Water warsTensions simmer between India and Bangla Desh over dwindling water sources

Published 26 October 2009

The ice and snow caps of the Himalayas are depleted by global warming; as the availability of water in Himalayan-fed river systems that support 1.3 billion people drops, experts expect the border between India and Bangladesh to be the first flashpoint of an intensifying battle across south Asia

In the spring of 2008, in their annual report to the prime minister, the U.K. intelligence services warned that in fifteen years or so countries are likely to go to war with each other over access to fresh water sources — what the services called “water wars” (see 14 march 2008 HSNW). Experts predict that the first water war is likely to erupt between India and Bangla Desh.

Here is the background. FTs James Lamont reports that on the outskirts of Kathmandu, capital of Nepal, climate researchers twiddle with computers displaying maps of the Himalayas. At the press of a button, rivers and mountain passes change color and watercourses expand to show villages swept away by simulated flood waters.

Not all the researchers at the International Center for Integrated Mountain Development are pondering the devastation that would result from the bursting of high-altitude glacial lakes, though. Some are considering what awaits millions of people when the ice and snow caps of the “water towers of Asia” —  so called because of the ten big rivers originating in the peaks — are depleted by global warming. Few are willing to guess when this will happen, but their charts and photographs of retreating snowlines and glaciers have the whiff of inevitability.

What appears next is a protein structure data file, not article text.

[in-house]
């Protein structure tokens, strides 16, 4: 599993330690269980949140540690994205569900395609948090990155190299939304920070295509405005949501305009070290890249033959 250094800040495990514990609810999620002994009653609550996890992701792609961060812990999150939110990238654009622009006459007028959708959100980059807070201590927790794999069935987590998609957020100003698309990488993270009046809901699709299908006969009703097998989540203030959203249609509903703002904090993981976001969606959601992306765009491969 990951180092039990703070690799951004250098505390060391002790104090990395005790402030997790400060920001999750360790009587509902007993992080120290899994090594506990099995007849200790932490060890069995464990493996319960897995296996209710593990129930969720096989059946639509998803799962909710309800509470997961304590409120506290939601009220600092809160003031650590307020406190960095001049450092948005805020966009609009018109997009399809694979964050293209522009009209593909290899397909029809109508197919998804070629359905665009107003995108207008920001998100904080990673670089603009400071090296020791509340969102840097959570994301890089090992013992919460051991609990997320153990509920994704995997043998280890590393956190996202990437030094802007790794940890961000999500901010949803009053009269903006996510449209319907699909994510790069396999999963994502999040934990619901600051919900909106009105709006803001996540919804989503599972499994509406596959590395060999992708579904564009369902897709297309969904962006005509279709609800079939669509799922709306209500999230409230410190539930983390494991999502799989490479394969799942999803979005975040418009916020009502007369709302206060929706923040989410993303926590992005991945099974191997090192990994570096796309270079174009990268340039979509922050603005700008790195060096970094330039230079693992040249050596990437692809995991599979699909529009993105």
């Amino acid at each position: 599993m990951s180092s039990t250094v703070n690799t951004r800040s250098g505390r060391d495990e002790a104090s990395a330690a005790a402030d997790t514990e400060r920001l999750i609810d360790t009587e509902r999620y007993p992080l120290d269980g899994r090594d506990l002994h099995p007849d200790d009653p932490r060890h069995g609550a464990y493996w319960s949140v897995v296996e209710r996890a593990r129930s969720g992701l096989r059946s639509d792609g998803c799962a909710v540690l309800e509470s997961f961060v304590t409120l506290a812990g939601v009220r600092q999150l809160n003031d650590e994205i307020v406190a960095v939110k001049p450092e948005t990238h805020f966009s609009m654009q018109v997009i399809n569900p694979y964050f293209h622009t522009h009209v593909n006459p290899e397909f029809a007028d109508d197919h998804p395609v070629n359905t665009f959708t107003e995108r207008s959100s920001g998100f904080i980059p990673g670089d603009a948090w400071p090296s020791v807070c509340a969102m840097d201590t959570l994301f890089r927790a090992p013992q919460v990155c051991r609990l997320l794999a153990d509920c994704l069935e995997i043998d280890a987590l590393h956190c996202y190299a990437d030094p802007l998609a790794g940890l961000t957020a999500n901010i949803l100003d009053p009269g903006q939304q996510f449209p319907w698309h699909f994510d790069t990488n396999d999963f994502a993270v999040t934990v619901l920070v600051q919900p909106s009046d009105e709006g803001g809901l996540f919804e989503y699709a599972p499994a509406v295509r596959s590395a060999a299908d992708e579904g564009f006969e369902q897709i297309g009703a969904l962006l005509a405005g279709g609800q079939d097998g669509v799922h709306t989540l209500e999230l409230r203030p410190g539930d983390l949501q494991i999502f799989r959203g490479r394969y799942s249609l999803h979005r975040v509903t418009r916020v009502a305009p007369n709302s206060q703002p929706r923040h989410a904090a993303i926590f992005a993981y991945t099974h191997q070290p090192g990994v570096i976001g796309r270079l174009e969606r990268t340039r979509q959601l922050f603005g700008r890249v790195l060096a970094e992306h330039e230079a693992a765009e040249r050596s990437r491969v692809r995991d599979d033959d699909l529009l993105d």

Already mountain hydrologists can pinpoint where water stress will be greatest in the years to come. As the availability of water in Himalayan-fed river systems that support 1.3 billion people drops, researchers expect the border between India and Bangladesh to be the first flashpoint of an intensifying battle across south Asia.

If we don’t address this [issue], it will further aggravate political conflict,” warns Golam Rasul, senior economist at the research center. His comments came as India publicly displayed its sensitivity over upstream control of water, challenging Beijing over potential plans to build dams in Tibet on the Brahmaputra river and to finance dams in Pakistani Kashmir on the Indus river.

Lamont writes that scientists warn that the nature of the monsoon, and precipitation over the Himalayas, have already changed for the worse. Sporadic, rather than sustained, torrential rain-fall removes topsoil and fails to revitalize the land. In some parts, they say, “severe and acute” local conflicts between communities are on the rise.

The foothills of the Himalayas are one of the most intensely irrigated food-producing areas of the world. Scientists say that while glacier melt has caught the world’s attention, a receding snow cap is more threatening to the livelihoods of farmers on the plains below. The critical period for water availability is between February and June, when farmers rely particularly on melting snow for irrigation.

The water treaties agreed in the region, some not updated since the 1960s, are viewed as inadequate. Transborder dialog is halting, with contact mainly at the technical level through scientific institutions rather than governments.

The political situation is not mature enough to go into basin-wide agreements,” says Andreas Schild, director general of the Kathmandu research center. “The local population is starting to be worried. They are asking themselves: ‘Why are all these foreigners coming up to look at our glaciers?’”

Disputes over river waters have dominated relations between India and Bangladesh for decades. About 54 rivers flow into Bangladesh from India and, with an agrarian economy dependent on rivers, Dhaka has raised concerns about the amount of water that flows into its territory, particularly along the Ganges.

Schild says not enough is known about the extent of the water resources in the Himalayas. None of the scientists regrets the new focus their work is receiving. Fear over climate change, ahead of the intergovernmental summit in Copenhagen in December, is prompting broader issues about sustainability in the region to be addressed.